Complex problems require inspired, imaginative solutions. They call for creativity.
Sweet Briar College will help answer the need for creative thinkers this summer when it debuts BLUR: The Blue Ridge Summer Institute for Young Artists, a program for high school students interested in theater, creative writing and visual art. The program will be held June 19 through July 9 on campus.
BLUR director Dave Griffith says the program was sparked by a conversation among arts faculty at Sweet Briar, the Virginia Center for the Creative Arts and Endstation Theatre Company about a Newsweek article, “The Creativity Crisis.” The story cites data showing that children in America are less creative than they used to be, while problems such as the economy, health care and the environment are as complicated or more so than ever.
“We agreed that arts education should do more than just encourage self-expression,” Griffith says. “The arts can and should train students to think creatively and work collaboratively to solve problems in any area.”
Ideas to foster creativity among tomorrow’s leaders quickly took shape, Griffith says — and points out that Sweet Briar is the perfect place to host such a program. The College’s 3,250-acre campus, ranked among the most beautiful in the country by the Princeton Review, is home to dynamic programs in the creative and performing arts, including Endstation, a professional theater troupe-in-residence. The VCCA, one of the country’s largest artist communities, is next door.
BLUR’s interdisciplinary focus distinguishes the program and gives the institute its name, Griffith says. The idea is to blur the boundaries between the arts to imagine new ways of seeing, thinking and creating.
Participants will spend three weeks in residence at Sweet Briar, working deeply in one art form — creative writing, theater or visual art — but also collaborating with artists from other concentrations, responding to challenges that will require creative problem solving.
“Students will spend two-thirds of their day in their ‘home’ studio writing, painting, drawing and acting, and the other third collaborating with artists working in a different medium, designing and building collaborative exhibits and performances inspired by the natural landscape and aided by the iPad,” Griffith said.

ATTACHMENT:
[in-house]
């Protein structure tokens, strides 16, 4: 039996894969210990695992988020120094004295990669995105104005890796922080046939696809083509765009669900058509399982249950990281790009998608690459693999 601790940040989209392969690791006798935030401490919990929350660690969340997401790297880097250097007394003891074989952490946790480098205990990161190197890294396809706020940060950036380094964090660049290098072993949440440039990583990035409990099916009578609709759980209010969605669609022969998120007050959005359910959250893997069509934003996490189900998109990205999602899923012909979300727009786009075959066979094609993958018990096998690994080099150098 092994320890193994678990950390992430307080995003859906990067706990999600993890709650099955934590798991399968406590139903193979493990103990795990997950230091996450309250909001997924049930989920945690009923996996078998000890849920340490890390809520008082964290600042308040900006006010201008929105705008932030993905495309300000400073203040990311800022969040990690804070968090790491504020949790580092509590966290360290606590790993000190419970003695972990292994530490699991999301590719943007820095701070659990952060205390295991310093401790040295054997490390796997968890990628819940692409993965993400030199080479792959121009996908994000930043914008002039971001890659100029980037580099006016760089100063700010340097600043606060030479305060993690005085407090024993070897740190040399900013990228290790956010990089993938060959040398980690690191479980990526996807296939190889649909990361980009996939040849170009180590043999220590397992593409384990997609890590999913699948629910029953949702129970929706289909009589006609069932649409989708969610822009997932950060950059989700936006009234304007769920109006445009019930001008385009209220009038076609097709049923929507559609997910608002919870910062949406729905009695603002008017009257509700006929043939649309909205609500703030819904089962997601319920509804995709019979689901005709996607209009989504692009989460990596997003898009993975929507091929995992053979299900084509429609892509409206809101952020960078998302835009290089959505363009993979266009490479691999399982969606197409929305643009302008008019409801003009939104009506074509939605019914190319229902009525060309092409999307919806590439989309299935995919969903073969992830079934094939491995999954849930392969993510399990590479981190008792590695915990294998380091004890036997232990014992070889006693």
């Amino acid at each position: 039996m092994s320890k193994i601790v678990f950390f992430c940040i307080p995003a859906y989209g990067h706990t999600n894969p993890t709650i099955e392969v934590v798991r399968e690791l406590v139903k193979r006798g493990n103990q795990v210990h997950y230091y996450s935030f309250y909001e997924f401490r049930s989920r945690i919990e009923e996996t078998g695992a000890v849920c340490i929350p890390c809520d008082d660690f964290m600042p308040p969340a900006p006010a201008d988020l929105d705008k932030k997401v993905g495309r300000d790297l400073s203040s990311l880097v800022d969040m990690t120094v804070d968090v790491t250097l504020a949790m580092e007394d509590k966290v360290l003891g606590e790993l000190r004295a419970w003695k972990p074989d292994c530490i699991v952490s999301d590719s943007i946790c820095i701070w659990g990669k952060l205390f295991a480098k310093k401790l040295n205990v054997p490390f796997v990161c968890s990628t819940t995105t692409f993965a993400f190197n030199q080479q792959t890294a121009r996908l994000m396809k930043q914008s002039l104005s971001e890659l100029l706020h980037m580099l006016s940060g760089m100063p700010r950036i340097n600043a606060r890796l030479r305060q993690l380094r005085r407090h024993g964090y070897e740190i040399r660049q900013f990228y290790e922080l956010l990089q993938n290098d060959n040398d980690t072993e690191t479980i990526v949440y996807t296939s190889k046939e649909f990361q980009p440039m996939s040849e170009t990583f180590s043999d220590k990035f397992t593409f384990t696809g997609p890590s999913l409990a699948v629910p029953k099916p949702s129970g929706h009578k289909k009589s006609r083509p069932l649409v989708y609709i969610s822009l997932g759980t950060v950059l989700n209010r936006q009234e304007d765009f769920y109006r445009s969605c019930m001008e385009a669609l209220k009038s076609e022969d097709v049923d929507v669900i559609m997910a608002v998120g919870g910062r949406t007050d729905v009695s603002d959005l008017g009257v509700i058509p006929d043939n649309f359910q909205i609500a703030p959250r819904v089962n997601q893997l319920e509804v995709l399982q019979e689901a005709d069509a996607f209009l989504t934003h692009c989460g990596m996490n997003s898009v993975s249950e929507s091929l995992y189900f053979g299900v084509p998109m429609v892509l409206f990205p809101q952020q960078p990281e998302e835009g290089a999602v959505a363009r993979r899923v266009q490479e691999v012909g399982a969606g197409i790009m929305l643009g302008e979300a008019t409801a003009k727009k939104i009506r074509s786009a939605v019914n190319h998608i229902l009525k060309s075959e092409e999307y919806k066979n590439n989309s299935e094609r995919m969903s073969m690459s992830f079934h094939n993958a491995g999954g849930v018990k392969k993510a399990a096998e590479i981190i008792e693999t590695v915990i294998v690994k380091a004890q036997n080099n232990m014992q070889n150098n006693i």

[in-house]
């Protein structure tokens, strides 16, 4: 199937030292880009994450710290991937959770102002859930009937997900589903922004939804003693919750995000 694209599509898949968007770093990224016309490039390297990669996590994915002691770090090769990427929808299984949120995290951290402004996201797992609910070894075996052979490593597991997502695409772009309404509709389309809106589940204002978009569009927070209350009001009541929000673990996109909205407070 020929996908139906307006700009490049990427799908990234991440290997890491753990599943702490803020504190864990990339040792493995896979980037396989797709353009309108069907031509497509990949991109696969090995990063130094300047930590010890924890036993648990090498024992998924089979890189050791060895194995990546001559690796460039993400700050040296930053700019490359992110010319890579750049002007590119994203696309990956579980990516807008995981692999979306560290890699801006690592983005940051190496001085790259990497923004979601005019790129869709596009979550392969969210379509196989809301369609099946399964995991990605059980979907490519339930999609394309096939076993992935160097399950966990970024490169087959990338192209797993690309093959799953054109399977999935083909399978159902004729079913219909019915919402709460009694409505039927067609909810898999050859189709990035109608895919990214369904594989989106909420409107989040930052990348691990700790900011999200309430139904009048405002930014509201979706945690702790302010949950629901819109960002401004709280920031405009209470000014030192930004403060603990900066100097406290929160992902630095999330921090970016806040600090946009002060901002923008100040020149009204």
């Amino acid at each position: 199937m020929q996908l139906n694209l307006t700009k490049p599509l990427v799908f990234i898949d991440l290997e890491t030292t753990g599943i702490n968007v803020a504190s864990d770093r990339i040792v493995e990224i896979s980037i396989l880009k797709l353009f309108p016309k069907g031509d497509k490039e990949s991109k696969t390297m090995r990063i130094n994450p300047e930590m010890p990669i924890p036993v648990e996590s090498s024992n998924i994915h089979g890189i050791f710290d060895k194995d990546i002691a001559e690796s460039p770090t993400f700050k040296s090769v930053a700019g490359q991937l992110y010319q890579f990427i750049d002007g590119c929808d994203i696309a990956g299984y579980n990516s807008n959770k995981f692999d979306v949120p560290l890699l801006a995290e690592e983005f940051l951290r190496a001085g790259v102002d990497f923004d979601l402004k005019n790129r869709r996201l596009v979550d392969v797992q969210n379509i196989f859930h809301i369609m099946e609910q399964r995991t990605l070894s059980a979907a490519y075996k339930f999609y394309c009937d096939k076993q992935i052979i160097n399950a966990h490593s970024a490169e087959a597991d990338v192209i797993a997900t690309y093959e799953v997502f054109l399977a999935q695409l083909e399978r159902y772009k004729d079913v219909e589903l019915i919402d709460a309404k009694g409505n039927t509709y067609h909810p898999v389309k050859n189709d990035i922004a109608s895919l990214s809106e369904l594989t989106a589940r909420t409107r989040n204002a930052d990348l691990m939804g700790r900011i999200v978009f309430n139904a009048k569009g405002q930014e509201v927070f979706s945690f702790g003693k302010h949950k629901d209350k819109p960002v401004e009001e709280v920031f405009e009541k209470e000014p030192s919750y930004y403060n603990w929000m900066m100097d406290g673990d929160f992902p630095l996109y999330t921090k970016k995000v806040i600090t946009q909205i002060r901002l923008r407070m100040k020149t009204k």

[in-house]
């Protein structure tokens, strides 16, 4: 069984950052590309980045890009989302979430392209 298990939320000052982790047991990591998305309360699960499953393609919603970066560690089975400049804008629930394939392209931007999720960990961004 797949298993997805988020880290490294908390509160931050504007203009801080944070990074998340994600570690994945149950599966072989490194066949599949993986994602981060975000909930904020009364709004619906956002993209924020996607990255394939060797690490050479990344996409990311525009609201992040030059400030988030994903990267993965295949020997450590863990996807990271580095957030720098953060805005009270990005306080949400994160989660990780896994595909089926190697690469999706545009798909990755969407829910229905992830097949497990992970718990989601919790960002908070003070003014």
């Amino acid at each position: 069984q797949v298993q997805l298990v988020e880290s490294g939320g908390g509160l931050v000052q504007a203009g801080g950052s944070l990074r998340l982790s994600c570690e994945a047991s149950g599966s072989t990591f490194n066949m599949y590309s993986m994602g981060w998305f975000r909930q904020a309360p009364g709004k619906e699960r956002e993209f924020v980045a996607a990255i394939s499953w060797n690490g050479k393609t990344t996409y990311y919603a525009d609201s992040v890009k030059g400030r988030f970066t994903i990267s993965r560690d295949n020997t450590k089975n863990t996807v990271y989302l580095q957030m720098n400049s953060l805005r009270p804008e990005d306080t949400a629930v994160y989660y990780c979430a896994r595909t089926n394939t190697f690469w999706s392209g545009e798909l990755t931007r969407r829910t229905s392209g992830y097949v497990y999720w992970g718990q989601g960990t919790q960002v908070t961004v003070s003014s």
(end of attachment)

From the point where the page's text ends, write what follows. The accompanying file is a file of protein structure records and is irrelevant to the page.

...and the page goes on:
In addition to the iPad, participants will also receive two hours of college credit for successfully completing the program, and young women who attend BLUR and later enroll at Sweet Briar will receive a $2,000 tuition credit.
The program’s faculty includes accomplished professionals with experience teaching young artists. Griffith, an assistant professor of English at Sweet Briar, and poet Brandon Som will teach creative writing. Kate Plows will serve as director of residential life. All three are veterans of the highly selective Pennsylvania Governor’s School for the Arts.
Angela Sweigart-Gallagher, assistant professor of theater at Lock Haven University and Endstation director of education, specializes in directing youth productions, and multi-media artist Claire Hoch taught in the pre-college program at the Massachusetts College of Art and Design.
Program participants will also be mentored by the cast and crew of Endstation Theatre Company, whose Blue Ridge Summer Theatre Festival runs concurrently with BLUR. This partnership offers all the participants — whether concentrating in theater, writing or visual art — behind-the-scenes experience in staging a professional theater production.
“The goal is to energize, educate and entertain young artists,” Griffith says. “But we also want to expand their horizons. They should leave here seeing art and creativity in a completely new and refreshing way.”
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